As the needle made contact with my arm, I felt a scratching sensation I was familiar with. This wasn’t one of the routine medical procedures I’ve come to dread. I had chosen to do this procedure. I was receiving my third tattoo in as many years over this past summer. Since I was first inked in 2019, tattoos have become a way for me to process the heavy emotions I experience living with a serious condition like Duchenne muscular dystrophy (DMD).

The initial design I choose was simply the word “Brave” spelled out across my left arm. It was something that stood out for a couple of reasons. As I was mulling the ideas I had there was a sports story I became aware of that caught my eye. It was under tragic circumstances that I learned about the passing of professional distance runner Gabriele Grunewald at the age of 32. For several years she had battled a rare form of cancer called adenoid cystic carcinoma. 

In her honor, the phrase “Brave Like Gabe” started to gain traction and today remains the name of a nonprofit supporting research for rare forms of cancer. Her optimistic attitude and fight were inspiring to me. It was a reminder of how brave I’ve had to be. After this realization, I determined that this adjective was something I’d proudly wear on my skin and use for my personal inspiration.


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My second tattoo in 2020 was the 2-word statement “Stay Strong” on my right arm. The idea for the design was molded from one that had been made famous by a favorite pop singer of mine – Demi Lovato. Similar to my previous piece of ink, I felt it could be a fitting description for me. Though my muscles are lacking strength, I believe that the tribulations I’ve endured make me strong at heart.

The third was another one placed on my left arm. This was of a more symbolic nature compared to the words I’d gotten before. The design I had the artist sketch up was a wheelchair symbol adorned by a wheel in the shape of a heart. Often times I think that a person with a rare disease can be defined by their condition – mostly the darker side of it. With this tattoo, I wanted to remember that there might be adverse circumstances I encounter due to my disease/disability, but that doesn’t mean I should stop loving myself and the brighter parts of my life, such as writing to help others.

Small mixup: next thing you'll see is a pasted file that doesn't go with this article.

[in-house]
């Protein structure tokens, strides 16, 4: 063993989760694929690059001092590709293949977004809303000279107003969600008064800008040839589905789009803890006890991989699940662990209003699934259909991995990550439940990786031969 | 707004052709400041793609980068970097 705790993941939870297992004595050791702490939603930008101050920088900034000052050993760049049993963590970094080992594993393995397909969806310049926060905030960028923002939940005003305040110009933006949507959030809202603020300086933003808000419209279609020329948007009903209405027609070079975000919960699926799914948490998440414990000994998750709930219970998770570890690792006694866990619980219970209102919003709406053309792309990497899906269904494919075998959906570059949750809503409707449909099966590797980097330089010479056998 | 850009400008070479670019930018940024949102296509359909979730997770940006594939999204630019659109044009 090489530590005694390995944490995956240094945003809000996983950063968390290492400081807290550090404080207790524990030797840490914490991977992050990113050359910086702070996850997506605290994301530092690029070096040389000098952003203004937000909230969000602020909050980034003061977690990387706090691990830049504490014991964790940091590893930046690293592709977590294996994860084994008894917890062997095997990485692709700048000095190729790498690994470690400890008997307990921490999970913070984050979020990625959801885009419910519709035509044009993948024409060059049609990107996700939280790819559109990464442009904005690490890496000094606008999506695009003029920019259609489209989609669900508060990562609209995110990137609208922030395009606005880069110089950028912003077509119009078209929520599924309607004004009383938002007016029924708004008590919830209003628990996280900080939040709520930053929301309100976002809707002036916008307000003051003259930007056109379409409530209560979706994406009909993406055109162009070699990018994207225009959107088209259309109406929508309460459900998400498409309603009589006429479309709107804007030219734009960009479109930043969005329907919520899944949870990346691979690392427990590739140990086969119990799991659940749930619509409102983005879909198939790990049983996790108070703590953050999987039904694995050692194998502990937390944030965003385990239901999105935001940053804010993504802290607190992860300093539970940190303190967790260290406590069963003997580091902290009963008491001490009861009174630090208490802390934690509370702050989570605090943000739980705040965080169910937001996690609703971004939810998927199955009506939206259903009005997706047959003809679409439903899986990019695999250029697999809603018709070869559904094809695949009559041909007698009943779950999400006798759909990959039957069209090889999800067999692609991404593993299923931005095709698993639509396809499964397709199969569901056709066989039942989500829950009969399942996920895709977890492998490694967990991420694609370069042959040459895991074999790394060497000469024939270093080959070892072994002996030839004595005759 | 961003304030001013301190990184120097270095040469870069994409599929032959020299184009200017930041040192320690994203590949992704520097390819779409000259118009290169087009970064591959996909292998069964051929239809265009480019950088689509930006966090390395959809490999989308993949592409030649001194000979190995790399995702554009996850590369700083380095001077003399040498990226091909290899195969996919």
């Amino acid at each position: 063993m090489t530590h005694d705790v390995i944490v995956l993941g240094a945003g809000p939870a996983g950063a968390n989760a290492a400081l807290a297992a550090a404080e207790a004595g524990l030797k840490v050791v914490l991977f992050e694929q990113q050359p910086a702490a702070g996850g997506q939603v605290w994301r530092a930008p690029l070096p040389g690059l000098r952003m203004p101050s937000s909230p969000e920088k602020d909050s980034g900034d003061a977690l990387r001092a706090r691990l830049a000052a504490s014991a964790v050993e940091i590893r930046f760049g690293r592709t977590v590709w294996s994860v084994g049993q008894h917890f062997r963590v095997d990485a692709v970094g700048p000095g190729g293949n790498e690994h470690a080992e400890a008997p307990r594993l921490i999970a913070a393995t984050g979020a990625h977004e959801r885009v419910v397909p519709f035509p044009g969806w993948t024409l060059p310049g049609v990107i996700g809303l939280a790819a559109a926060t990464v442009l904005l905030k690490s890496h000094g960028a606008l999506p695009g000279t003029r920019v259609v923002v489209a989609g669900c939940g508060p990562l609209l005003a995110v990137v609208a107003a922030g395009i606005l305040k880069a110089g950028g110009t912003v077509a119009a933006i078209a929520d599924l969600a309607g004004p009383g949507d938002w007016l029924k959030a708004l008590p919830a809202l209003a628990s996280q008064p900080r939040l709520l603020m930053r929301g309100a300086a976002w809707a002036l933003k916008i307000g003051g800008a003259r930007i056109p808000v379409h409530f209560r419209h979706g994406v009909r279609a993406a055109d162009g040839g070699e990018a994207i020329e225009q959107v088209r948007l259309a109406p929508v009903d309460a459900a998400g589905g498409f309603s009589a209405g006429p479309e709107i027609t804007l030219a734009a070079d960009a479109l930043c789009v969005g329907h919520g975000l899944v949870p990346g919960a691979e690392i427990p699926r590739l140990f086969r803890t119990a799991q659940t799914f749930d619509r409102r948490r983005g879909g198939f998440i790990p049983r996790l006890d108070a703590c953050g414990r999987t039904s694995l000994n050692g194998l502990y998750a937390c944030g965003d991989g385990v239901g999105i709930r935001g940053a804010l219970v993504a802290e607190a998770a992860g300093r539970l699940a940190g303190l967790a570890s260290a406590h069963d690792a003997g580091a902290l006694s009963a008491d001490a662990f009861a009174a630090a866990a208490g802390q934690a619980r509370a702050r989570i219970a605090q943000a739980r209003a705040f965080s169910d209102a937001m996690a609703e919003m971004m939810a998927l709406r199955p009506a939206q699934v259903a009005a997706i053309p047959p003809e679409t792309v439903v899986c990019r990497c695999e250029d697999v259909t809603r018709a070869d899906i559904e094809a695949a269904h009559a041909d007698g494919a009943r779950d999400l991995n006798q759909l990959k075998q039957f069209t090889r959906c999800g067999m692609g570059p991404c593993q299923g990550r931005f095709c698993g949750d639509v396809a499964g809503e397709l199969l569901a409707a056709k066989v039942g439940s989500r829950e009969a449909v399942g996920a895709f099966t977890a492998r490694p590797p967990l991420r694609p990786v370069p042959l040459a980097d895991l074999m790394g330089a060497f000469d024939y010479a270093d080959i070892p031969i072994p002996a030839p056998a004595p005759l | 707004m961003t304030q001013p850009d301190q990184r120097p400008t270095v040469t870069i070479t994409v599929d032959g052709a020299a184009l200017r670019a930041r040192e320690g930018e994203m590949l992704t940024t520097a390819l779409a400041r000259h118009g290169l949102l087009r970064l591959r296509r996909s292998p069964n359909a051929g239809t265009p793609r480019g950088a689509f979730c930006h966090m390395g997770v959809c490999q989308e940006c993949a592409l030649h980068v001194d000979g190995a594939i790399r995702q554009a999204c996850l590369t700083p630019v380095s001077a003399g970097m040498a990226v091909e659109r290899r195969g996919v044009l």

There have been specific instances where my tattoos were beneficial in some of the ways I intended. For example, I was having a virtual session with my therapist recently and brought up that I’ve noticed I’m having more trouble with eating independently. I told them that this has led me to ask for assistance using silverware despite being hesitant sometimes. Their response was that it was brave of me to have the willingness to ask for this type of help. Hearing this from a provider is not only reassuring, but in this case, it also made the tattoo I have even more meaningful.

Another scenario where my ink has motivated me is when I take a shower. This seemingly simple process has become daunting for me because of my increasingly fatigued joints. It truly takes every ounce of physical energy I have. When I’m sitting in my shower chair I glance at my tattoos that glisten under the water. I find that this makes them appear more pronounced and gives me a sense that I will get through this just like the other times I’ve done it.

I’ve already made arrangements with my usual tattoo artist to get my fourth later this year. The design I choose is of a golden retriever with a floral element. That is my favorite dog breed, and seeing an image of one can improve my mood. And flowers can have several positive meanings. Optimism comes to mind for me.

When battling a rare condition I think your mindset has a lot of power to help. I’m very much aware there will be some bad days though. However, in these moments it’s comforting to have a visual reminder that I’m brave, strong, and capable of showing compassion for myself.